"What got my attention in the pilot script by (creator) Tom Kapinos was the chance to play a romantic antihero in a project reminiscent of the sophisticated sex comedies of the '70s, like 'Shampoo,'" said Duchovny, 47. "And shooting only 11 episodes this season, all in L.A., meant more time with my family."
Duchovny admits to being "only 60% in love" with the show's title, but couldn't think of a better one either.
"Although it's a pun, it's not about fornication per se," he explained. "but it does take place in California.
"Just like 'Sex in the City' had sex in it. And I get to play Hank Moody as an unapologetic, intelligent, slightly unhinged, nihilistic romantic. That's a rare television character."
Shooting the initial episodes of "Californication" at a light industrial park in Venice, Calif., not far from his Malibu home, made it easy to communicate in person with his actress-producer wife, Tea Leoni, on a daily basis. One can only assume that they checked Duchovny's production schedule carefully for bedroom scenes with teenagers before bringing the kids - Madeleine, 8, and Kyd, 5 - to the set.
"The set is a really nice place for the kids because there are lots of people there to pay attention to them," says Duchovny, laughing. "My daughter can get her hair and nails done in the makeup trailer while my son gets things like fake tattoos applied to his body. Many, many people keep an eye on them.
"They're young enough where we can take them away for a month or two every year to work in other states, but we're still improvising to keep them as stable as we can."
So far, neither of his children has begged him for walk-ons and bit parts, although it could be a nice way for them to work their way through college by the age of 10, according to a joking Duchovny. He would much rather spend "lazy Sundays" doing nothing with his wife and kids at this point.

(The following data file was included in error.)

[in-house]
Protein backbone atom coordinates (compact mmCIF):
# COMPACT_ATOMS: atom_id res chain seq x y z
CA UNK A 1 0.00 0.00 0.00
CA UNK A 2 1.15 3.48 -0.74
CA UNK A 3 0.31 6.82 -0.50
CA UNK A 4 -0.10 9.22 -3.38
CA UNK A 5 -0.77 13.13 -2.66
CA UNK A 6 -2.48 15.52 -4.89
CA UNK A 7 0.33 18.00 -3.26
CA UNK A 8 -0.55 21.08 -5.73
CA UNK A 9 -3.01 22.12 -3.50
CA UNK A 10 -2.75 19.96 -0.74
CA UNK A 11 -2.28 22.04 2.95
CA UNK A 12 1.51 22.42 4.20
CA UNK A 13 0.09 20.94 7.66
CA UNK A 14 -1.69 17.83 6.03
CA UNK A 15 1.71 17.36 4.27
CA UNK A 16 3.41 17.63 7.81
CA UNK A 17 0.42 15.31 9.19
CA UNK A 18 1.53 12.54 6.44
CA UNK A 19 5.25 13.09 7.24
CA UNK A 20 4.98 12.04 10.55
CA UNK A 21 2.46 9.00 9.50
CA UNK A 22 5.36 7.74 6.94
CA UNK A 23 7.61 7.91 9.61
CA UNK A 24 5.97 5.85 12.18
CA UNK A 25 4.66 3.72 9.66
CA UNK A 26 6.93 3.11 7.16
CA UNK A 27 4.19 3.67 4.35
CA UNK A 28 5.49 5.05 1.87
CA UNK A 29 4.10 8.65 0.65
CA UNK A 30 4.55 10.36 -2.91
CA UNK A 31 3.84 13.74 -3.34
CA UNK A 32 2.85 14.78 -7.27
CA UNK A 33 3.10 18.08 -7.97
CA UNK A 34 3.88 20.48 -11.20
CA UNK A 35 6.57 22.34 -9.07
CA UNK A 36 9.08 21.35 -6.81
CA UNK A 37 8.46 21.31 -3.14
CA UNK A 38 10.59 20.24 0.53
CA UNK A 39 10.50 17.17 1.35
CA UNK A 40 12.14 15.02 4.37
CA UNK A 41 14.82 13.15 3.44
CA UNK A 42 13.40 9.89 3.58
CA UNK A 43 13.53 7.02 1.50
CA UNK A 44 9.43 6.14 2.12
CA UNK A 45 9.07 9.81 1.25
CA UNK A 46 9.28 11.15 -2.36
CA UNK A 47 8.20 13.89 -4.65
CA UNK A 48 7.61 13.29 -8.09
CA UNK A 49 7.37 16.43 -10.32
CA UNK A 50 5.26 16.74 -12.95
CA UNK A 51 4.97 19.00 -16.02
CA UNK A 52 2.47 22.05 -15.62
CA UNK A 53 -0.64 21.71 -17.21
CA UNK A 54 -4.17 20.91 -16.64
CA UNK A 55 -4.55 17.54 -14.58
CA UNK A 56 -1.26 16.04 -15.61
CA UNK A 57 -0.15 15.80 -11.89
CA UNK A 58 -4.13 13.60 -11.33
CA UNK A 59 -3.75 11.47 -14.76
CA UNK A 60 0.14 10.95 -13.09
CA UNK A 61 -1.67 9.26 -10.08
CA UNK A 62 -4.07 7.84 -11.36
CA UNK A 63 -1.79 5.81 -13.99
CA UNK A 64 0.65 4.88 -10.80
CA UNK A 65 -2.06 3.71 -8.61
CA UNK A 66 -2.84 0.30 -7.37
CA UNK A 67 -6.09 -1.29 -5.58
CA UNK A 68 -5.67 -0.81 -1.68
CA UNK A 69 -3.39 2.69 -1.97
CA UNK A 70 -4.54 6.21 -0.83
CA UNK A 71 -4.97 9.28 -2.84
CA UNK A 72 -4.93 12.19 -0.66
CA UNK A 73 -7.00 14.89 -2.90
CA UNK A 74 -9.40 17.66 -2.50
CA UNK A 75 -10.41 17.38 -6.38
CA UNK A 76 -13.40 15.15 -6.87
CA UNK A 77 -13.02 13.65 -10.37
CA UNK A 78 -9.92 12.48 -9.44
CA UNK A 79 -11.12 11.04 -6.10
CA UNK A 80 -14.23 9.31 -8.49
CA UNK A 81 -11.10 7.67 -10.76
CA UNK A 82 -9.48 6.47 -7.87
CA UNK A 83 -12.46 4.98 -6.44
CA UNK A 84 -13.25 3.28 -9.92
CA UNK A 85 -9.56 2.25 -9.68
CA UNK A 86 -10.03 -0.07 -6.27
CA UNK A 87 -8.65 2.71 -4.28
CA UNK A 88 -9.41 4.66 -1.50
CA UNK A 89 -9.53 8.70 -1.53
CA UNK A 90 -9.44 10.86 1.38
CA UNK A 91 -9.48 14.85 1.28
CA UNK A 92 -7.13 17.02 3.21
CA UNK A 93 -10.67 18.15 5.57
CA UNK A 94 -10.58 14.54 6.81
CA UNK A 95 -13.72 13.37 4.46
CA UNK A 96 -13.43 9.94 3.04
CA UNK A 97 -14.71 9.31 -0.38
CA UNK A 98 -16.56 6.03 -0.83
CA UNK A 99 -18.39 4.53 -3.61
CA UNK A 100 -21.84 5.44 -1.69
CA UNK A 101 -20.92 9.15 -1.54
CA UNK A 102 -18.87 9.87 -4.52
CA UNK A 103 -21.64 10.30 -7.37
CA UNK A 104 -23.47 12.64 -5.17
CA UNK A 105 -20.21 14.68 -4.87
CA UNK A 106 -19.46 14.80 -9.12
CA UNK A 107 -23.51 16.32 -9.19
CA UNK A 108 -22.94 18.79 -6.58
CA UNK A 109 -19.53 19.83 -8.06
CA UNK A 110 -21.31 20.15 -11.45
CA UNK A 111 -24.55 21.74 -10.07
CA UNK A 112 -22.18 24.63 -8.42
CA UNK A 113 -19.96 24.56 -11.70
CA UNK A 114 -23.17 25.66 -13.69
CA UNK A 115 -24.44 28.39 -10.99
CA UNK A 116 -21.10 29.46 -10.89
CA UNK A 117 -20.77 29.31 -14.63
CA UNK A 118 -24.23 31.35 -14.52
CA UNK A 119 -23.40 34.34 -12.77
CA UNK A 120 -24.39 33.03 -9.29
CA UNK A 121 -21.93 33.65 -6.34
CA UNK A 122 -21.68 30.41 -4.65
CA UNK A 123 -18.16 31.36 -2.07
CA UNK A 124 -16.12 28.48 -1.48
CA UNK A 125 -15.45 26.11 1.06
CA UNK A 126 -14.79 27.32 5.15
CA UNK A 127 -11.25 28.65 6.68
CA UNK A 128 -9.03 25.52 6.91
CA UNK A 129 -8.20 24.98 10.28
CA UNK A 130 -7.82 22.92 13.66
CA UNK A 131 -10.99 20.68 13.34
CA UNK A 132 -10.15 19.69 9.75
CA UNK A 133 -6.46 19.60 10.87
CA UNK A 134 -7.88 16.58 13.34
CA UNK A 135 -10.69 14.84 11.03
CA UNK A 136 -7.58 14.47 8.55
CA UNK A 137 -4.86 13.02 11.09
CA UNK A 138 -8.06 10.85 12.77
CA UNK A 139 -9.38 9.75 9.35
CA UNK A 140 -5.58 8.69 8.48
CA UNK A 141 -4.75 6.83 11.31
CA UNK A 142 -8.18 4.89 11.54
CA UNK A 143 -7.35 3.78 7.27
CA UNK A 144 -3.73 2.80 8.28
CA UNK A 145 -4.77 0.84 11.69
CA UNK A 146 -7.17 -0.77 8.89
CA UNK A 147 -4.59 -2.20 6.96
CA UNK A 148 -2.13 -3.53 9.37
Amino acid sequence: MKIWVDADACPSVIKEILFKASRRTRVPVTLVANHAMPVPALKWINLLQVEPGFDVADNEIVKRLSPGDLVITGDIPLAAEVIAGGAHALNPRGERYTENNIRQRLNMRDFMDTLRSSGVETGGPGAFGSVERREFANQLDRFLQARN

"The highest point of being a father is to watch my kids grow increasingly independent and developing personalities that have nothing to do with me - it's shocking and wonderful," he explained. "There are no real lows to parenthood, though your life is never your own again and you worry about them constantly."
The slender, 6-foot, stubble-chinned hyphenate (actor-writer-director-producer-key grip) also stars in the upcoming melodrama/tear-jerker "Things We Lost in the Fire" opposite Halle Berry and Benicio Del Toro. He is also awaiting the fate of "The Secret," an independent film kept under wraps for the past couple of years, the remake of a psychological thriller based on a Japanese novel and film.
Concurrently, his wife of 10 years is promoting her new motion picture, "You Kill Me," and they're working together on a half-dozen film and TV projects as producers.
"We hope to shoot our first television series, 'Yoga Man,' for Showtime sometime this fall," he explained, "and we have three or four movie projects very close to rolling."
And if the cinema gods cooperate, he will star as spooky Agent Mulder in another film sequel for "The X-Files" next year.
Born in New York City to Scottish-born school teacher mother, Margaret, and Amram Duchovny (of Russian-Jewish extraction), a public relations man-turned-playwright ("The Trial of Lee Harvey Oswald" was mounted on Broadway in 1967), he took his prep-school brain and talents as a baseball and basketball player at Princeton long enough to earn a bachelor's in English literature.
He moved on to Yale for doctorate studies in English literature, but dropped out in 1987 just a dissertation short of graduating. Duchovny had already taken a few acting classes as a diversion from his studies, but soon grew uneasy with the realization that he was 26 years old and growing bored with academia.
After a few acting lessons, Duchovny was cast in a beer commercial and the feature film "New Year's Day" (1989). His lengthy credits now include "Chaplin" (1992), "Kalifornia" (1993) and 'Zoolander" (2001), plus the TV series "Twin Peaks" and "Red Shoes Diaries."
"I have no regrets leaving Yale, honestly," he chuckled.